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Category Archives: Communicates to Inspire

Emotions in the Classroom

Helping students navigate their emotions in their world is important to success throughout the school year as well as life.

Research shows that when teachers help students learn to manage their feelings during the school day, they become better problem solves and communicators when involved in an emotional issue. They are also better able to engage in the learning environment. 

In an age where the media and medical organizations are saying that teens (and even younger) are stressed out, overly anxious or even depressed, there needs to be opportunities for them to recognize and manage their emotions in a healthy way.

Watch this engaging, informative and unforgettable TED Talk by psychologist and author Susan David:

Dr. David offers 4 steps in teaching children how to work through negative emotions. They are feel it, show it, label it and watch it go.

FEEL IT

Validate the emotion instead of saying “don’t be _____”.

SHOW IT

Accept any emotion instead of using expressions like ‘boys don’t cry’. We are humans, not robots and our feelings make us honest with ourselves.

LABEL IT

Ask students, ‘how do you think (this person) is feeling?’ Teacher them to understand what is fear, panic, resentment, etc. Look at facial expressions, body placement.

WATCH IT GO

All emotions have value, but they will also pass. Give examples of what an emotion feels like and then what it feels like after it passes and what was done to help it pass.

When experiencing similar emotions in another situation, Dr. David says ask ‘who do you want to be in this situation?’ and ‘what’s important to you about this?’ Students will feel stronger as they start to learn that it is not how they feel that is important, but HOW THEY RESPOND to the feeling that makes the difference. Show students how to use emotion rather than be used by it – ‘what’s the function (of the specific emotion)?’

Literature for the Classroom

Book Riot has a great list of 23 Children’s Books About Emotions for young’ens. For teens, check out Epic Reads 10 Young Adult Books Guaranteed to Give You All the Feels.

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Summer Break!

brown wooden dock over body of water

Photo by Vincent Albos on Pexels.com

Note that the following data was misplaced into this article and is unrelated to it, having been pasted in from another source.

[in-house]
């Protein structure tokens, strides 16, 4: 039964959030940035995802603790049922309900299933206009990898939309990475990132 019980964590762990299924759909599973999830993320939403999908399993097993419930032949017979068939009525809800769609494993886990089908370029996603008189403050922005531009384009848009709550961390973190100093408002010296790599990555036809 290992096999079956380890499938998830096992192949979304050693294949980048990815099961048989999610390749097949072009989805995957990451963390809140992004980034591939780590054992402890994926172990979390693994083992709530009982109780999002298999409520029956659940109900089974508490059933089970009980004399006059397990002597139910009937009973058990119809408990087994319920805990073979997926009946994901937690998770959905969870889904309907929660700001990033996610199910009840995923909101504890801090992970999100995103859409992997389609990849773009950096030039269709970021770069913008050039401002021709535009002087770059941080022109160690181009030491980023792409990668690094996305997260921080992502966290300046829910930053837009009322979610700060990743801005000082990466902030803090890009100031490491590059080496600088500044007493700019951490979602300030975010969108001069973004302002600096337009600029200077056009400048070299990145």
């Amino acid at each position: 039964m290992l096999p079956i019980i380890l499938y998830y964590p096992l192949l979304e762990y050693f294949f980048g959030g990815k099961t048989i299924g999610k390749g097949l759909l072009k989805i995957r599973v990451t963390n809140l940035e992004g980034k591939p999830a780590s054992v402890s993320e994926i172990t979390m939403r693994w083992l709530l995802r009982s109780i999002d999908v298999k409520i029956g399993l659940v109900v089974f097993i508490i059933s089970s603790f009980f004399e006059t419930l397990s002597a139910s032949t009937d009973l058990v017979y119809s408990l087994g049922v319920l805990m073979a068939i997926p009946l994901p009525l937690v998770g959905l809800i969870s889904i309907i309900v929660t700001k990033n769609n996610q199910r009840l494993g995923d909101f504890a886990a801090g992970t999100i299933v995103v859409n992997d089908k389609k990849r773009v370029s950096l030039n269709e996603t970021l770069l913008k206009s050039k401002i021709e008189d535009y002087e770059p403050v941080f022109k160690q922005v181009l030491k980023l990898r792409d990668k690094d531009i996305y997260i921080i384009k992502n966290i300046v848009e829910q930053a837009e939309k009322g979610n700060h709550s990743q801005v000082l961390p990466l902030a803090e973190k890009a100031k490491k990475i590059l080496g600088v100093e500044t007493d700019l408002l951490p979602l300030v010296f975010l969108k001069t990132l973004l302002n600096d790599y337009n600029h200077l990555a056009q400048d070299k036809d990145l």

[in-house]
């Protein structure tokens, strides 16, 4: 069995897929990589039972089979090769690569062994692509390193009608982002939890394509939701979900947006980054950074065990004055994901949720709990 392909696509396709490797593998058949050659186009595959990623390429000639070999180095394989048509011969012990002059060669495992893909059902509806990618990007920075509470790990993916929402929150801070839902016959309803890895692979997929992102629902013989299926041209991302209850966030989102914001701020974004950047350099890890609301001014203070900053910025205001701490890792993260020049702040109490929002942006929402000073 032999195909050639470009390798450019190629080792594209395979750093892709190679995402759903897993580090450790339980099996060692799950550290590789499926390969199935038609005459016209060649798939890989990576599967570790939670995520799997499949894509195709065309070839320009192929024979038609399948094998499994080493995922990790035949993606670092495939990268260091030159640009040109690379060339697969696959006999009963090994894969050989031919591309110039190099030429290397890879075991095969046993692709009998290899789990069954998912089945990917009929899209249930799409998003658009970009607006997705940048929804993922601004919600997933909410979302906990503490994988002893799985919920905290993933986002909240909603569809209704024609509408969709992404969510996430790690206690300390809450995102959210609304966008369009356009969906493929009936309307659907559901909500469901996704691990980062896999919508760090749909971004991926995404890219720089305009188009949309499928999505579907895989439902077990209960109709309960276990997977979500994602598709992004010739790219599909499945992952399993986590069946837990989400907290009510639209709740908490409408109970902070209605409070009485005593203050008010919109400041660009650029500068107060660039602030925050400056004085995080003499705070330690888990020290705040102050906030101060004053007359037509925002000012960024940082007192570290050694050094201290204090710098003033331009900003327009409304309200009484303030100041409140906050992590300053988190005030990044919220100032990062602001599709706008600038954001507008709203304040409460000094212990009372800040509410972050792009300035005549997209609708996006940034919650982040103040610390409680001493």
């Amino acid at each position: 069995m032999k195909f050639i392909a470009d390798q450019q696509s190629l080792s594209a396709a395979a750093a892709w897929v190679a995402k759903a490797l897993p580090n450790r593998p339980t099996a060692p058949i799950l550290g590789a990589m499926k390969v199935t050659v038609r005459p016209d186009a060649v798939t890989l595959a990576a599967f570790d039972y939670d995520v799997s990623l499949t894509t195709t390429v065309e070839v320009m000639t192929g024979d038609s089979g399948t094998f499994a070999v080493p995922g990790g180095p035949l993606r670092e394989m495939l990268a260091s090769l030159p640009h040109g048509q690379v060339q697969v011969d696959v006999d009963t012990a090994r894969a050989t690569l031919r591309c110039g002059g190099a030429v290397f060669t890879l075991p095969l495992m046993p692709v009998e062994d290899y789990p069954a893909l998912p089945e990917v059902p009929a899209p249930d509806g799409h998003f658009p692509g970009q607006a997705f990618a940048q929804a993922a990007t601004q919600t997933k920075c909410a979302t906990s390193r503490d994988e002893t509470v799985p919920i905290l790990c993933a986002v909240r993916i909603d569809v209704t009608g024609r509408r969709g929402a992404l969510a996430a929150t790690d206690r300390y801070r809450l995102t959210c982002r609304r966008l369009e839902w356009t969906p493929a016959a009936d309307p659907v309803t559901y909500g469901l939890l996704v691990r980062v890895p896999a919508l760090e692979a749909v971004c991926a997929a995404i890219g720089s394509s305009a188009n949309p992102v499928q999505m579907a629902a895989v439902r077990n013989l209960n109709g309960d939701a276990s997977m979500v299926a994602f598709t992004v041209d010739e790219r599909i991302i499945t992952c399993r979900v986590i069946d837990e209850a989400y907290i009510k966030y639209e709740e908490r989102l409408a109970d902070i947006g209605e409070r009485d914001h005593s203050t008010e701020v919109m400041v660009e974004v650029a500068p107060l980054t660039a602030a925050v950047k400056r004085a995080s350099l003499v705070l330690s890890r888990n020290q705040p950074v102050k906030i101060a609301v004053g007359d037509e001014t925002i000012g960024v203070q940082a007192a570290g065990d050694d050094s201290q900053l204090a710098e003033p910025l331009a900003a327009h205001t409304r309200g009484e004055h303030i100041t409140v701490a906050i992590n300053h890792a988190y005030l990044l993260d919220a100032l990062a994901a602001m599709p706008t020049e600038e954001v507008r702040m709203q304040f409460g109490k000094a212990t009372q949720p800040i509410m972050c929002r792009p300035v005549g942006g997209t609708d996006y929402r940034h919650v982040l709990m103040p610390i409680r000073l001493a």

Summer break – my time to catch up around the house with gardening, cleaning, visiting, vacationing and maybe even sleep in (just a little). It is also a time for me to recharge and reflect. You won’t see me blogging until the end of August. My twitter and instagram accounts are much more active so feel free to follow those!

 

What’s Your Type?

Adobe just released this great interactive survey for people to find out their Creative Type. The 15 question survey assesses your overall habits and tendencies (how you think, act and see the world) and hones in to help you better understand your creative side.

We know that personality types are not just in one category or another, yet I see this survey a great one for teams or even students to get a better understanding of their creative potential as an individual (and if you do it and share with team, how it can used in that instance).

Here’s my Creative Type according to the survey:

Thoughts:

  • the strengths and potential section are bang on
  • I like the middle column where it further explains my Adventurer Type (in work).
  • I’ll be asking my work colleagues to complete it to see where their Creative Types land. It will be interesting to see if there is an Artist amongst us and do I already collaborate closely with them?
  • Read more about the scientific study of the creative process and the creative personality via the Adobe Create Magazine April edition.

Go ahead, I dare you to take 10 minutes (or less) to complete your Creative Type survey.

 

Finding Meaningful Connections with Each Other

In a 24/7 world, thanks to technology, we need to remind ourselves that we all have a lot in common. We just do not notice it. In the classroom or on a school staff, take time to develop relationships. Add it to scheduled meetings, events, activities, lessons, etc. There are a number of protocols and frameworks available and I will list some of my favorites below. Check out TV Danemark and how they created meaningful connections (bring a tissue).

 

  • Student Perspective from LearnAlberta Inclusive Ed Library is filled with Interest Inventories and Surveys for the classroom but could be easily adapted for adults. From this information, appeal to their interests and use it throughout lessons, morning greetings, etc. These items can be templated online in a Google Doc or via a Google Form. A class shared Google Slide with one slide per student can also share interests and thoughts for the whole class to check out.